Immaculate Heart of Mary, Queen of our hearts, Mother of the Church, do thou offer to the Eternal Father the Precious Blood of Our Lord Jesus Christ, for the conversion of poor sinners, especially our Pontiff.
  Most Sacred Heart of Jesus, Thy kingdom come! Viva Cristo Rey!
  Immaculate Heart of Mary, pray for us now and at the hour of our death.
  St. Joseph, protect us, protect our families, protect our priests.
  St. Michael the Archangel, defend us in battle.

Please pray for the Consecration of Russia to the Immaculate Heart of Mary!

~ by evensong for love of the Immaculate Heart of Mary and the Sacred Heart of Jesus Christ, King.

Vouchsafe that I may praise thee, O Sacred Virgin! Give me strength against thine enemies!

© All Content Copyright 2013-2017 ReturntoFatima.org. All Rights Reserved.

Bergoglio’s Reformation

Pope Francis forges ahead with the Bergoglian Reformation and knowing that he has but little time, is filled with evil intensity to rehabilitate the arch-heretic Martin Luther.

 

The Bergoglian Revolution

Just a few days ago, Pope Francis honored the 99th anniversary of Our Lady of the Rosary’s last visit to Fatima, Portugal and her Miracle of the Sun, which she performed “so that all will believe”. 

Oh wait – no – he honored someone else, didn’t he? Someone much more modern and important? Pope Francis chose to honor Martin Luther instead of the Blessed Virgin on the 99th anniversary of her miracle of the sun. Really. In fact, he did not even mention Our Lady of Fatima or the Holy Rosary once on the 99th anniversary of the greatest event of the 20th century.

To the left,  Pope Francis with the statue of Martin Luther, who was honored by the Pope during his talk welcoming Lutheran pilgrims on October 13, this year.

In his own words:

“The last thing you must do is ‘to say, to convince’. It’s not right to convince someone of your faith,” he said. “Proselytism is the strongest venom against the path of ecumenism”.

The pope was speaking to around 1,000 pilgrims in the Vatican – most of them German Lutherans – who are in Rome as part of ecumenical preparations for the 500th anniversary of the beginning of the Lutheran “reformation”.

“The Apostle Paul tells us that, by virtue of our baptism, we all form the one Body of Christ,” the pope said. “The different members, in fact, are one body.” (ANSA)

 Earlier, in yet another of his flying circus press conferences, on June 27, the Pope said,

I think that the intentions of Martin Luther were not mistaken. He was a reformer. Perhaps some methods were not correct . . . There was corruption in the Church, there was worldliness, attachment to money, to power, and this he protested. Then he was intelligent and took some steps forward justifying, and because he did this. And today Lutherans and Catholics, Protestants, all of us agree on the doctrine of justification.(NCRegister) Thus does this pope reject the “outdated” Council of Trent and its truths.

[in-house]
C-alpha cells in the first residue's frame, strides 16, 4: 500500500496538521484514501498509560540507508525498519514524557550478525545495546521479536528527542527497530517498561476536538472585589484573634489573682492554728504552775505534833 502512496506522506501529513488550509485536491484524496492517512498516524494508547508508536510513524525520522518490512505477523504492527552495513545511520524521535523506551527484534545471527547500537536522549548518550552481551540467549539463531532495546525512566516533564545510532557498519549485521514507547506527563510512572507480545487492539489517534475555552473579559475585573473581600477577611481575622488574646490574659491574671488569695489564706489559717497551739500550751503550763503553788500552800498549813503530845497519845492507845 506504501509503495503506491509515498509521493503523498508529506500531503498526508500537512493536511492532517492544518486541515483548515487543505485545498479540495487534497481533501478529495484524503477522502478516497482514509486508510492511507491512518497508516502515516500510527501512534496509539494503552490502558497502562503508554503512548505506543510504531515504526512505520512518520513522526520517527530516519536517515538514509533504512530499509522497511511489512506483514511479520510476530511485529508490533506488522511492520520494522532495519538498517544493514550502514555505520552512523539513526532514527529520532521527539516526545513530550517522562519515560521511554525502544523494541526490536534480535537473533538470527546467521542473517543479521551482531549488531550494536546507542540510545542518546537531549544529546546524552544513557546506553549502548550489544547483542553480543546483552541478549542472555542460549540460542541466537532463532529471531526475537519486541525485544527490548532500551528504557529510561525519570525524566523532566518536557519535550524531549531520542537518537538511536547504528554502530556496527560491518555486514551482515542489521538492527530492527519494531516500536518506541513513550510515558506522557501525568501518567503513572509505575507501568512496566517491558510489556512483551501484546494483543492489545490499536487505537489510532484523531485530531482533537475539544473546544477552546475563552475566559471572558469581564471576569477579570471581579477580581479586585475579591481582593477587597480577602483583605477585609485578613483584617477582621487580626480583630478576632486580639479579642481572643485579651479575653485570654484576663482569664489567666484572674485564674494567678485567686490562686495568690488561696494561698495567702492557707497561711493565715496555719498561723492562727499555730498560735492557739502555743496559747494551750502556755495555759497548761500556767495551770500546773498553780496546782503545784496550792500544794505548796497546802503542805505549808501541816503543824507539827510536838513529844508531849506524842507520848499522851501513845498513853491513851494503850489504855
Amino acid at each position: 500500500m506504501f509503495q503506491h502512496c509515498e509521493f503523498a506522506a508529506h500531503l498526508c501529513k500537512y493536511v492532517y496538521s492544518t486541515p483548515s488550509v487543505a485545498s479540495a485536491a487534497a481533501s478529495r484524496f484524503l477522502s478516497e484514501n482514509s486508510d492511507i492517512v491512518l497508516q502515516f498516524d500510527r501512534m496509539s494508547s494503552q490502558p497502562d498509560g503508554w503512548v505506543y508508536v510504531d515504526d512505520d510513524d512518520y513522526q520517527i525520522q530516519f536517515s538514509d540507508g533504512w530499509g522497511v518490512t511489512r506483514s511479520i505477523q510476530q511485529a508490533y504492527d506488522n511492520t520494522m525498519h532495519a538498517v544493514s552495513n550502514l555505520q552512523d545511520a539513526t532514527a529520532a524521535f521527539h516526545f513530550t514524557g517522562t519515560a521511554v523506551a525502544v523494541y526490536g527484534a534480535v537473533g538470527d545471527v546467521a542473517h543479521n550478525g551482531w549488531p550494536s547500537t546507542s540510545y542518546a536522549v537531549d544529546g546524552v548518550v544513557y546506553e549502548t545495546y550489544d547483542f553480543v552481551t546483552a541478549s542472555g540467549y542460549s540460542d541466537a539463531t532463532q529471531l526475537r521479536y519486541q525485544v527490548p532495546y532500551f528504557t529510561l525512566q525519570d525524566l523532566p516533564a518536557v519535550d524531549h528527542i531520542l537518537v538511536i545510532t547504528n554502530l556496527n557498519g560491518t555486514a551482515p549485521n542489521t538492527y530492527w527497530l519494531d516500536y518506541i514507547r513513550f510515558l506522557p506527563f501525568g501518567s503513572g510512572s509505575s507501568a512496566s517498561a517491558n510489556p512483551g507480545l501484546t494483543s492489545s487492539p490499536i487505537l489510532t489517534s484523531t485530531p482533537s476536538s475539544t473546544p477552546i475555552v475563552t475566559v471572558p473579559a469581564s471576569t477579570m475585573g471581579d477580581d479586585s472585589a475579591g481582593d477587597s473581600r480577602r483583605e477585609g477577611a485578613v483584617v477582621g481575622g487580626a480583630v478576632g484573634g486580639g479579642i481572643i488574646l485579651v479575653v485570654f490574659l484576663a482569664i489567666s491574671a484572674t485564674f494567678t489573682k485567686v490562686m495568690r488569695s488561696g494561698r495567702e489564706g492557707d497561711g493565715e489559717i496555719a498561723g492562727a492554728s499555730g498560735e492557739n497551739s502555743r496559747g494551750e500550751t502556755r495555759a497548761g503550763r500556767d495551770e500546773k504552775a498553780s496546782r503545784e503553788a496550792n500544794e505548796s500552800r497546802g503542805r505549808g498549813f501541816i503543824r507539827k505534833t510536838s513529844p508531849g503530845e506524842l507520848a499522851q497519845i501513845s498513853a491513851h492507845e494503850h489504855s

The “Luther Love Fest” will continue in a couple weeks, with the Pope visiting Sweden to honor Martin Luther there as well. And on it goes, where it stops no one knows. But we can take a fairly well informed guess that it will have its culmination by the time of the 500th anniversary of Luther’s revolt, in October 2017. No wonder the Pope is so fond of Luther: after all, Luther made a mess just as Pope Francis commands us. In fact, long before Luther, his patron demon Judas was notably making quite a mess and revolting against Christ;  perhaps the Pope will rehabilitate them both in this brave new church where heresy and betrayal is celebrated and speaking the truth of the faith is considered “venomous poison”.

Continue reading “Bergoglio’s Reformation”

The Wrath of the Lamb II

The term, “Wrath of the Lamb” indicates a severe judgment on prelates for Eucharistic abuses. It indicates a fearsome reprisal for those who desecrate the Eucharist, not merely the laymen, but particularly the hierarchy to whom Our Lord has entrusted His Sacred Mysteries and who shamelessly betray Him.

All three installments of “With Burning Concern: We Accuse Pope Francis” are online at Catholic Family News. It’s a very skillfully compiled summary of the most serious errors being pushed by the Bergoglian Reformation against the Church. It’s a tragic sign of the darkness of these days that there has not been one single prelate to speak out as clearly and bravely as Michael Matt, Chris Ferrara and John Vennari, and we pray that their message will reach all of the faithful throughout the world. Please download all three parts and help spread them.

Since I am unfortunately unable to post at present, I offer an earlier post which addresses the alarming heterodoxy flourishing in this Bergoglian Reformation:

The Wrath of the Lamb 

“And they say to the mountains and the rocks, ‘Fall upon us, and hide us from the face of Him that sitteth upon the throne and from the wrath of the Lamb.”

Far from being frightening, the above verse is meant to be a consolation. Indeed, the entire Apocalypse is God’s gift of consolation to Christians who are perennially in danger of being swept up in the maelstrom of the spiritual battle to destroy the Church.

Like the Apocalypse, all Our Lady’s appearances since  Luther began the Age of Apostasy are consistent; they warn against offending God, and promise His true, unfailing mercy to His faithful children. Now that we have a truly hellish situation, an apostate pope and a weak and faithless hierarchy unable or unwilling to confront him or otherwise defend the faith, we look to the Apocalypse and to the Messages of Our Immaculate Mother, to seek guidance and consolation.

Do you remember Father Amorth’s warning that unless the Pope and Bishops obeyed Our Lady of Fatima and consecrated Russia in October, the Chastisement would begin in earnest? I cannot say it more clearly than this: This is what the spiritual chastisement of the Church is. It is here now. You have the Pope and the Bishops extolling the “virtues” of Martin Luther, the vulgar and despicable heresiarch. For the Pope to laud Luther is to mock Our Lord Himself, to kick Him as He falls beneath this heavy cross.

To those who are paying attention, this is a terrifying time, as we await the denouement that is looming ever larger. These times are both surpassingly sad, and frightening. We know that the arrogant misuse of the teaching authority of the Church will bring, in God’s own time, His justice. In St. John’s Apocalypse, this is referred to as the “Wrath of the Lamb”. In Father Herman Kramer’s “Book of Destiny“, of Apocalypse, Chapter 6, verses 15-17, we read:

Continue reading “The Wrath of the Lamb II”